Detainees in El Salvador’s Gang Crackdown Cite Abuse During Months in Jail


MEXICO CITY (AP) — The day he was arrested, Luis was in a government office trying to get a document attesting to his clean criminal history so he could apply for a call center job.

“What I wanted at that time was something better for my life,” said the 23-year-old, who was working as a baker.

When his turn came, he was told an agent from the National Civil Police would be involved because there was an offense on his record, an allegation that he had been associated with gang members. Luis was floored. Denying it repeatedly was useless, he recalled, because “at that time people didn’t have rights.”

Accused of illegal association without any publicly known evidence, Luis was arrested that day and in less than 24 hours taken to El Salvador’s largest prison, La Esperanza, also known as Mariona.

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During the 11 months he spent incarcerated, Luis often feared he would die.

Luis, who asked that only his first name be used to avoid reprisals, is among the some 7,000 prisoners who Justice Minister Gustavo Villatoro said in August had been freed, though most merely were released from pre-trial detention and their cases remain open.

When Luis arrived at Mariona with other detainees, barefoot and wearing only boxers, a double column of club-wielding guards awaited. He says the guards beat the inmates when they entered a room to have their heads shaved, and beat them again on the way out.

In the cell, Luis collapsed and stayed there until another guy came over and asked if he was alive. “I hadn’t noticed that on the floor there was a puddle of blood that was my own blood that had spilled from all of the injuries I had on my back and head,” he said.

Human rights organization Cristosal tallied 153 incarceration deaths during the first year of the state of emergency. No victim had yet been convicted, the group said.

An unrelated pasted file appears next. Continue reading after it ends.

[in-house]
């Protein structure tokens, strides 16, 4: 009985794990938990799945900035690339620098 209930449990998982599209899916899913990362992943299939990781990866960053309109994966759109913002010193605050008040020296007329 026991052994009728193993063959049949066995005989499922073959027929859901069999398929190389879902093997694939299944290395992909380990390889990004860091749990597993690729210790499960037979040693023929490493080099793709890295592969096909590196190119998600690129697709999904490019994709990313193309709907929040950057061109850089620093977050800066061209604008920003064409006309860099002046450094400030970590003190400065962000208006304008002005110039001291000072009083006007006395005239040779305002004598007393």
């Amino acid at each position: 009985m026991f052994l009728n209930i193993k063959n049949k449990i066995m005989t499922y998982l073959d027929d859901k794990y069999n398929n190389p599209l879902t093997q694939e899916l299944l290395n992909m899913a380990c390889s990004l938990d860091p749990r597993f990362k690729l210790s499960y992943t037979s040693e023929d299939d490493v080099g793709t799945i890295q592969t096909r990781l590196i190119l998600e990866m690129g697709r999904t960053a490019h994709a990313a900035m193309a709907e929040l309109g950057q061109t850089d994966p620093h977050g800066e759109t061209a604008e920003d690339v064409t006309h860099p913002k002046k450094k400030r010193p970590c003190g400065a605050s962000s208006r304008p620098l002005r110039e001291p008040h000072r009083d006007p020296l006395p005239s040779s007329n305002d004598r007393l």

“There are registries in the Forensic Medicine Institute that establish the cause of death as strangulation, hanging, blows to the stomach, to the head,” said Zaira Navas, legal chief for Cristosal. “Meaning they’re violent deaths.”

In mid-June, the Attorney General’s Office said it had shelved 142 inmate death cases that could not be blamed on guards. El Salvador’s Justice and Public Security Ministry did not respond to a request for comment about the treatment of prisoners and prisoner deaths in their facilities.

During a virtual hearing in July with the Inter-American Commission on Human Rights, El Salvador’s Presidential Commissioner for Human Rights and Freedom of Expression Andrés Guzmán denied torture or violations of freedom of expression. Attorney General Rodolfo Delgado said his office has not received any complaints of torture or degrading treatment against citizens.

Navas, who previously was the National Civil Police inspector general, said there should be accountability in the inmate deaths. “When the state decides to make massive arrests without prior investigation, without going to an independent and impartial judge and (instead) ordering detention measures in a generalized way, it assumes the responsibility for all of the people it has arrested,” Navas said.